Back on the porch at the Johnny Gunter Cabin, I sat in my plastic lawn chair, engulfed in a sea of darkness kept at bay only by a bubble of LED light from my headlamp. There were no streetlights, no house lights, no headlights, no holiday lights. There was the sigh of wind in the old growth on the ridge, the tick of a few drops of rain on my truck. The night beyond my headlamp was “pitch black.” I’ve never understood the phrase because I grew up in Douglas fir country where pitch is the color of amber. Darkness was ratcheting down in these two weeks before the winter Solstice, driven by astronomical events utterly beyond my control. I sat quietly, writing in black ink in a black leather-bound journal, hoping all this crushing blackness might squeeze some essence out of me, something that may have been diluted by an overly busy autumn.
Normally I am on the porch at dusk, waiting with outstretched senses to feel the drapes of darkness fall. But I didn’t arrive in the valley until late afternoon, in this time when afternoons are very short. My garlic had badly needed planting--I was a month late getting it in, but it will grow. With the remaining light I stripped blackened tomato plants from rusty cages, broke down dark corn stalks still wrapped in twiney brown bean vines. The dead plants were laid across the tops of the garden beds from which they had grown, and would decompose and nurture new life in the spring. Other layers would be added over winter—horse straw, a smattering of chicken manure. I rolled up the soaker hoses that had carried water from the spring to the plants and kept them thriving over that hottest driest summer now passing into memory.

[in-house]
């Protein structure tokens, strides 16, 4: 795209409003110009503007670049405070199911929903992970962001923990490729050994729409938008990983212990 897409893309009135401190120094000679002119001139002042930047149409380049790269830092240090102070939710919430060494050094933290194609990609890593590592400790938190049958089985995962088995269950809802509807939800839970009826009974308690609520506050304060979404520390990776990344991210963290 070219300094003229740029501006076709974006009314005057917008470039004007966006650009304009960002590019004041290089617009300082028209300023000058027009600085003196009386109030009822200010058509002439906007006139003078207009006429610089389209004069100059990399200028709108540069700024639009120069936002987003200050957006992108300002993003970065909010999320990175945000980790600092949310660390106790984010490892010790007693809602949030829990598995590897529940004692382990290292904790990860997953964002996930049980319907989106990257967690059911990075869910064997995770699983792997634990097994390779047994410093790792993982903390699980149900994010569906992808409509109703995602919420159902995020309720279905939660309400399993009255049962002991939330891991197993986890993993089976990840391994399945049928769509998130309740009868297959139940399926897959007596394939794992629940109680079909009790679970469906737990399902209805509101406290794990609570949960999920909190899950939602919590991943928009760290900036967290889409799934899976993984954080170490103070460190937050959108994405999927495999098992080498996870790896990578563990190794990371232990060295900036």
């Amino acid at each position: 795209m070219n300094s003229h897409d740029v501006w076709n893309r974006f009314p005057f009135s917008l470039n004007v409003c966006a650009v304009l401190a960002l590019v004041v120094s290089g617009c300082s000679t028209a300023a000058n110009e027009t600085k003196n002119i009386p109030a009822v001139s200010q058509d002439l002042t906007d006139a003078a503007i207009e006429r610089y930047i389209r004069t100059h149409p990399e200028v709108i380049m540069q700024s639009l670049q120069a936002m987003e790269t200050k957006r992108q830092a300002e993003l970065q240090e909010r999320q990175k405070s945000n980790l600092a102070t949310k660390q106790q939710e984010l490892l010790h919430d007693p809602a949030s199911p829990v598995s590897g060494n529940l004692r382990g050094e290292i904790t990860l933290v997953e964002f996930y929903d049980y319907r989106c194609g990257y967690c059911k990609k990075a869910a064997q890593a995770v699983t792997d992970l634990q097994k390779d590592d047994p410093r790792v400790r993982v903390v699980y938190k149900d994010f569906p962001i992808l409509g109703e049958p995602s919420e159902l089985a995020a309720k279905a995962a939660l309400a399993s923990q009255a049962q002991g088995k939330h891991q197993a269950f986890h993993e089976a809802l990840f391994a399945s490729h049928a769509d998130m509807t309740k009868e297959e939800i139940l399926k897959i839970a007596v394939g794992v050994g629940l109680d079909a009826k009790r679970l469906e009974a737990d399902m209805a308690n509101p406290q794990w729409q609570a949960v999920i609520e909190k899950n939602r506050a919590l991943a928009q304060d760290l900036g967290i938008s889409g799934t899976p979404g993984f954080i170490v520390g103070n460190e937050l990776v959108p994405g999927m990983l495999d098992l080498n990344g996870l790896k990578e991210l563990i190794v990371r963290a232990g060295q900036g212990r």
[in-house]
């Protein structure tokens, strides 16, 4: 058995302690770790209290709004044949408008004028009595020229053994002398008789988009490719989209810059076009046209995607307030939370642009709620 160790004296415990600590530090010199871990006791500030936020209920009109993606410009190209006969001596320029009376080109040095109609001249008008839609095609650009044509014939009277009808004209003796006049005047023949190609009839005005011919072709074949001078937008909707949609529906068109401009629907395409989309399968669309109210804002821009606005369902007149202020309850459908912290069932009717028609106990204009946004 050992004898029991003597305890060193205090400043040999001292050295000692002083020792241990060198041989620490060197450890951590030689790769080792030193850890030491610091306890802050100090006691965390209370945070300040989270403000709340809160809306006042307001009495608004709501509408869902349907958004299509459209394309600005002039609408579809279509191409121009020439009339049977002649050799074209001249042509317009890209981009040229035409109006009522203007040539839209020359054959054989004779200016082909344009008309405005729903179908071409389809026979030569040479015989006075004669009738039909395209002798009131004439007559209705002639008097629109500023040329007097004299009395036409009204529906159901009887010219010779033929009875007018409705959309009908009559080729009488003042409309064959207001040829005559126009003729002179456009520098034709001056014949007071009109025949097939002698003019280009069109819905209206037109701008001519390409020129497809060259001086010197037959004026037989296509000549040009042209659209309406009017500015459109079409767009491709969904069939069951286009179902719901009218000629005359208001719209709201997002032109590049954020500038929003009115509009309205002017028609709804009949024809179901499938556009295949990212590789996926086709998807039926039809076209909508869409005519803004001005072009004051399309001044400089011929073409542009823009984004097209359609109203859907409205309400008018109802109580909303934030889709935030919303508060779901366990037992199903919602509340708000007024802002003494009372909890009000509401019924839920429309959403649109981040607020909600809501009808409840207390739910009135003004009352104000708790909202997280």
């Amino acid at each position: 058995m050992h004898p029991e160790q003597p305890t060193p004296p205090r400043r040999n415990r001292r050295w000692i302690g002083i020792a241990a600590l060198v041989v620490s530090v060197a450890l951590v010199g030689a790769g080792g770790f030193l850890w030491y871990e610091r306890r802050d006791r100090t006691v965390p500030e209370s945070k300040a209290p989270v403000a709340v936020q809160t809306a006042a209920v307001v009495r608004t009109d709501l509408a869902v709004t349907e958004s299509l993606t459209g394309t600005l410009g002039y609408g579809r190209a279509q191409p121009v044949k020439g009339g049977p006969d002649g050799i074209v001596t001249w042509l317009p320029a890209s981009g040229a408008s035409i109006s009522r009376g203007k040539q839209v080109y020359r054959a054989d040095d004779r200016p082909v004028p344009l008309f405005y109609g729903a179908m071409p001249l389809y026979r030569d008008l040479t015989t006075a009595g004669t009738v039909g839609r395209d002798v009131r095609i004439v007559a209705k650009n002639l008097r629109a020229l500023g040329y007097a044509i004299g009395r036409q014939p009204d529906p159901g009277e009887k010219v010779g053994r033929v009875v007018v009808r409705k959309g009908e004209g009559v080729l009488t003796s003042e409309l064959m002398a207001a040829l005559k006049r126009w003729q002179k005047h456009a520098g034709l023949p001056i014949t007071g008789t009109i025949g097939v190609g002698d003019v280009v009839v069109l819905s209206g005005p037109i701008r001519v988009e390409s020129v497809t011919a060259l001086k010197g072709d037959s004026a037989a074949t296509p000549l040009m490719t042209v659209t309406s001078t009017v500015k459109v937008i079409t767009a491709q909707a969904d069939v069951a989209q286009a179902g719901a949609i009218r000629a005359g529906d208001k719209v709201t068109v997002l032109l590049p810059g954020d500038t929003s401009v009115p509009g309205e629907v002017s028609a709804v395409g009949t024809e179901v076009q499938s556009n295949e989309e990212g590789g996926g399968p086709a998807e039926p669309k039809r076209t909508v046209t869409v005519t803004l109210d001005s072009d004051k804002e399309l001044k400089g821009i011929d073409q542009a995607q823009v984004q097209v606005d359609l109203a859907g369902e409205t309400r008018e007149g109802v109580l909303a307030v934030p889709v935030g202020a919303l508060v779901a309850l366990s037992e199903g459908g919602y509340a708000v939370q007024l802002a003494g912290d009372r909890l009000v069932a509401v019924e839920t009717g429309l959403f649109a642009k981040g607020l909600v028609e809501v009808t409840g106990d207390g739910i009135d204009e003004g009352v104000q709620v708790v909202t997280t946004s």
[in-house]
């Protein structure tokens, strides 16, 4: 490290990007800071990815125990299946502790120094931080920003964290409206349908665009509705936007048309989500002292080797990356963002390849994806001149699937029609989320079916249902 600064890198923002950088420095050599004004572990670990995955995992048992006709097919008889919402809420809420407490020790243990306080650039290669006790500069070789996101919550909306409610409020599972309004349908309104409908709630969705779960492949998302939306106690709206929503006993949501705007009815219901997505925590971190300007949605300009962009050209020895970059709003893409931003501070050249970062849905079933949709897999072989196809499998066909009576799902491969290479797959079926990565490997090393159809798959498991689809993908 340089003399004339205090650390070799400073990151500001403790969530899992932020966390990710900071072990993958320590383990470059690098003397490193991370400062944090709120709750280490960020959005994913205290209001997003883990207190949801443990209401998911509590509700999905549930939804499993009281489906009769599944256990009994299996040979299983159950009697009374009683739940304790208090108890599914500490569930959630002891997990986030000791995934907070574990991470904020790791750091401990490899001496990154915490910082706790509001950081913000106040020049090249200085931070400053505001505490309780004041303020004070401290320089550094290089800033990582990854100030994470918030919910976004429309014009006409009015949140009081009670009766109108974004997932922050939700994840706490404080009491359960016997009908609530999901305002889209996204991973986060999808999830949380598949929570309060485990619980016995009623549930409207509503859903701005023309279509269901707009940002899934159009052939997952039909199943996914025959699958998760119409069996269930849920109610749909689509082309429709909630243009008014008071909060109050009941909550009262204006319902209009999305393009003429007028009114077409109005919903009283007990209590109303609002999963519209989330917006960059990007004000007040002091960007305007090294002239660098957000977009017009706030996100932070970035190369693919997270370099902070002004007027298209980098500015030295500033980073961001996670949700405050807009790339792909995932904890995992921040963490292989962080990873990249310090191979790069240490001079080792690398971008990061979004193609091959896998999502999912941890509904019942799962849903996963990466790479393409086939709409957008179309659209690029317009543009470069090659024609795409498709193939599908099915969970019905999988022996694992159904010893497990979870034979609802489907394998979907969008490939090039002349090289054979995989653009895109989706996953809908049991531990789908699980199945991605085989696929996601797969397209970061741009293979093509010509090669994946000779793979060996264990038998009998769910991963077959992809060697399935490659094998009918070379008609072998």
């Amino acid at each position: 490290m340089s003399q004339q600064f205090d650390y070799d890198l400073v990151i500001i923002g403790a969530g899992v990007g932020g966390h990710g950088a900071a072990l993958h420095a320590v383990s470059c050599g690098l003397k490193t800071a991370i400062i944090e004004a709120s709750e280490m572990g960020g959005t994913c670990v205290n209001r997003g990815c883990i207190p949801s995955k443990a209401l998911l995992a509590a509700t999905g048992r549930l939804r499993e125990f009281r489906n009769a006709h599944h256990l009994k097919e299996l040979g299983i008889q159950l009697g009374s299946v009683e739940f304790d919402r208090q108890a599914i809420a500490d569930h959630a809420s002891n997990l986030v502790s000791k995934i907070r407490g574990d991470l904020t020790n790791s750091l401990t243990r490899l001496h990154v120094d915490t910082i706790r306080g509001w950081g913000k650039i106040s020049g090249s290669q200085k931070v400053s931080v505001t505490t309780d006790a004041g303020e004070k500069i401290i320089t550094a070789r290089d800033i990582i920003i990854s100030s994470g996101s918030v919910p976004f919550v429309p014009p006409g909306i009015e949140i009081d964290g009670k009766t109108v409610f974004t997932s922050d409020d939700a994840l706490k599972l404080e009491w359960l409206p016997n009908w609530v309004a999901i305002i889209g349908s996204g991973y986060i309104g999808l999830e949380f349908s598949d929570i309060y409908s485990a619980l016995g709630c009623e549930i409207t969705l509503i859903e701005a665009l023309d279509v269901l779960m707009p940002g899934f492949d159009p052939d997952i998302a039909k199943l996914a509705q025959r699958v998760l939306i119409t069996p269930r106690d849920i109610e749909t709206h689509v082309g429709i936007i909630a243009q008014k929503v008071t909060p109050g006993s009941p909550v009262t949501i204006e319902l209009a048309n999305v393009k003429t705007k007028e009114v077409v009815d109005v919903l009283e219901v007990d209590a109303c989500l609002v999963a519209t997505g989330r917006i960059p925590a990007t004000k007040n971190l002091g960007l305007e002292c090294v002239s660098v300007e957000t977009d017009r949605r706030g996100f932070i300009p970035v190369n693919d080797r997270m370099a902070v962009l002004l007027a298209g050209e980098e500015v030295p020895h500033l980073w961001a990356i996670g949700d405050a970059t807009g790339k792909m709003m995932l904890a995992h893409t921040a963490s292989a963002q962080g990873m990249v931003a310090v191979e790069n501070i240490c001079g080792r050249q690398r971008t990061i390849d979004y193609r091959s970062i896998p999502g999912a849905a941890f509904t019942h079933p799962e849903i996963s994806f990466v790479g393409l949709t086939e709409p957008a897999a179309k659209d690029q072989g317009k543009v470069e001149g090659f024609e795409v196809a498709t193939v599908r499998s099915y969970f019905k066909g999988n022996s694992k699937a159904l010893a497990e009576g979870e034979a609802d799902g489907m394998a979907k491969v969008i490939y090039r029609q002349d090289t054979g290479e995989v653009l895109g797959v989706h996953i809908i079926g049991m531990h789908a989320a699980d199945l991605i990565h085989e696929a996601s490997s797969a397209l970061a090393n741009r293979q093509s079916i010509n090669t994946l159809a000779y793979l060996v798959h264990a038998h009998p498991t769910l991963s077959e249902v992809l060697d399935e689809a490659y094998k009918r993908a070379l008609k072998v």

I worked through dusk. A storm was lying just off the coast, exhaling its warm humid breath onto the land. In the dying light, I looked west and saw dark ragged clouds flying in on the gray horizon. They were the wraiths of battleships. I wondered why they came, these vaporous shadows of war. Were they running from a fight lost long ago? Or were they harbingers of a new war, sailing toward the scent of fear, the prospect of new blood? I willed them back to the ocean. But the Pacific is not peaceful in winter, and this storm was strong. My individual resolve was no match for a force this formidable. I needed help.
I packed my things in the light of the headlamp, switched it off, and hung it on a nail inside the cabin. Fumbling my way to the door, I found the keys and locked the house by Braille. Back in the truck, I drove up the road to Martha and Jerry’s. Martha made dinner. We drank wine. We listened to the pounding rain. As I walked into the night, Light from the kitchen pushed outward into the dark world.